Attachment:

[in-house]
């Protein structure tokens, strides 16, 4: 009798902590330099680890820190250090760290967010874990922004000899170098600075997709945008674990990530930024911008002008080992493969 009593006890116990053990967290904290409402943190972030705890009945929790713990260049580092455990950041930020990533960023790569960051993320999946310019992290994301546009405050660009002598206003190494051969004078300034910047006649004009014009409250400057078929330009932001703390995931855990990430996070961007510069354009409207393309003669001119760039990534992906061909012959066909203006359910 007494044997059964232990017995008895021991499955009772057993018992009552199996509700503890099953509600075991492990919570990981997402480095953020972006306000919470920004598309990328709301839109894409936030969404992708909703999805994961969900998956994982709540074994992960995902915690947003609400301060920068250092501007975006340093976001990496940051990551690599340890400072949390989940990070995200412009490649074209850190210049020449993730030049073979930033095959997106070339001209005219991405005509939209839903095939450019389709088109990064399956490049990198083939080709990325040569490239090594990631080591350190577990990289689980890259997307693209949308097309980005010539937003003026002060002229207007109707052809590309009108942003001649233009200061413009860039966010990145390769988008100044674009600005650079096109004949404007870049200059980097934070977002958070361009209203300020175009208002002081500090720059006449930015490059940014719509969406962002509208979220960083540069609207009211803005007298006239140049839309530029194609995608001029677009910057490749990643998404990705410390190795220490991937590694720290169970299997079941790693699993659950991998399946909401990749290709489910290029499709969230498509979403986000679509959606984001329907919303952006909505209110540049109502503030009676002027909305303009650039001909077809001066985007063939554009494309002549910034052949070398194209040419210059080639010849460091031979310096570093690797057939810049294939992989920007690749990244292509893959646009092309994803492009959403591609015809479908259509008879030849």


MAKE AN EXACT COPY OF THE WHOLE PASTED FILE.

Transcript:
[in-house]
């Protein structure tokens, strides 16, 4: 009798902590330099680890820190250090760290967010874990922004000899170098600075997709945008674990990530930024911008002008080992493969 009593006890116990053990967290904290409402943190972030705890009945929790713990260049580092455990950041930020990533960023790569960051993320999946310019992290994301546009405050660009002598206003190494051969004078300034910047006649004009014009409250400057078929330009932001703390995931855990990430996070961007510069354009409207393309003669001119760039990534992906061909012959066909203006359910 007494044997059964232990017995008895021991499955009772057993018992009552199996509700503890099953509600075991492990919570990981997402480095953020972006306000919470920004598309990328709301839109894409936030969404992708909703999805994961969900998956994982709540074994992960995902915690947003609400301060920068250092501007975006340093976001990496940051990551690599340890400072949390989940990070995200412009490649074209850190210049020449993730030049073979930033095959997106070339001209005219991405005509939209839903095939450019389709088109990064399956490049990198083939080709990325040569490239090594990631080591350190577990990289689980890259997307693209949308097309980005010539937003003026002060002229207007109707052809590309009108942003001649233009200061413009860039966010990145390769988008100044674009600005650079096109004949404007870049200059980097934070977002958070361009209203300020175009208002002081500090720059006449930015490059940014719509969406962002509208979220960083540069609207009211803005007298006239140049839309530029194609995608001029677009910057490749990643998404990705410390190795220490991937590694720290169970299997079941790693699993659950991998399946909401990749290709489910290029499709969230498509979403986000679509959606984001329907919303952006909505209110540049109502503030009676002027909305303009650039001909077809001066985007063939554009494309002549910034052949070398194209040419210059080639010849460091031979310096570093690797057939810049294939992989920007690749990244292509893959646009092309994803492009959403591609015809479908259509008879030849």